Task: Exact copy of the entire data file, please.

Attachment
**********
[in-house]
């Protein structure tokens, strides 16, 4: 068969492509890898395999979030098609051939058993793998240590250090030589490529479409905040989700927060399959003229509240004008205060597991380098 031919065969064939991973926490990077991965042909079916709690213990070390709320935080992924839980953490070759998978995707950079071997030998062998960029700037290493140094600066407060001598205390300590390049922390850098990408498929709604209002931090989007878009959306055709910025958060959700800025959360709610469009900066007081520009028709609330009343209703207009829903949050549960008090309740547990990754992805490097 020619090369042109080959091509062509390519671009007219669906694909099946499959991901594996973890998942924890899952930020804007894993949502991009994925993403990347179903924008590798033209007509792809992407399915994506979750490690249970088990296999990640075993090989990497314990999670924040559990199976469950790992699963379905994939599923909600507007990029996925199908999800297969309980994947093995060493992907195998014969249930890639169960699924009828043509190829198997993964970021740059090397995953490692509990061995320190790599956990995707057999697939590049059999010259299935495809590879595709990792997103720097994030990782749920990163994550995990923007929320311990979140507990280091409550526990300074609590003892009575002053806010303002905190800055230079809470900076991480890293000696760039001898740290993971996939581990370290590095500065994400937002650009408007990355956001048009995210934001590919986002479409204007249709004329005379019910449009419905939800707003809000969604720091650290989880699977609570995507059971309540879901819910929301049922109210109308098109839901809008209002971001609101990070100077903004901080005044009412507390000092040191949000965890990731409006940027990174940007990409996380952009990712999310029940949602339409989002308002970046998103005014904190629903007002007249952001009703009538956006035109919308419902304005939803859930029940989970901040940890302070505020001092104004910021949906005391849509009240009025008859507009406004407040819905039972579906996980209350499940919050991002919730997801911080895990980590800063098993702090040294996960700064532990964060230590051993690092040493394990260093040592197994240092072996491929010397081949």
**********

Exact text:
[in-house]
């Protein structure tokens, strides 16, 4: 068969492509890898395999979030098609051939058993793998240590250090030589490529479409905040989700927060399959003229509240004008205060597991380098 031919065969064939991973926490990077991965042909079916709690213990070390709320935080992924839980953490070759998978995707950079071997030998062998960029700037290493140094600066407060001598205390300590390049922390850098990408498929709604209002931090989007878009959306055709910025958060959700800025959360709610469009900066007081520009028709609330009343209703207009829903949050549960008090309740547990990754992805490097 020619090369042109080959091509062509390519671009007219669906694909099946499959991901594996973890998942924890899952930020804007894993949502991009994925993403990347179903924008590798033209007509792809992407399915994506979750490690249970088990296999990640075993090989990497314990999670924040559990199976469950790992699963379905994939599923909600507007990029996925199908999800297969309980994947093995060493992907195998014969249930890639169960699924009828043509190829198997993964970021740059090397995953490692509990061995320190790599956990995707057999697939590049059999010259299935495809590879595709990792997103720097994030990782749920990163994550995990923007929320311990979140507990280091409550526990300074609590003892009575002053806010303002905190800055230079809470900076991480890293000696760039001898740290993971996939581990370290590095500065994400937002650009408007990355956001048009995210934001590919986002479409204007249709004329005379019910449009419905939800707003809000969604720091650290989880699977609570995507059971309540879901819910929301049922109210109308098109839901809008209002971001609101990070100077903004901080005044009412507390000092040191949000965890990731409006940027990174940007990409996380952009990712999310029940949602339409989002308002970046998103005014904190629903007002007249952001009703009538956006035109919308419902304005939803859930029940989970901040940890302070505020001092104004910021949906005391849509009240009025008859507009406004407040819905039972579906996980209350499940919050991002919730997801911080895990980590800063098993702090040294996960700064532990964060230590051993690092040493394990260093040592197994240092072996491929010397081949």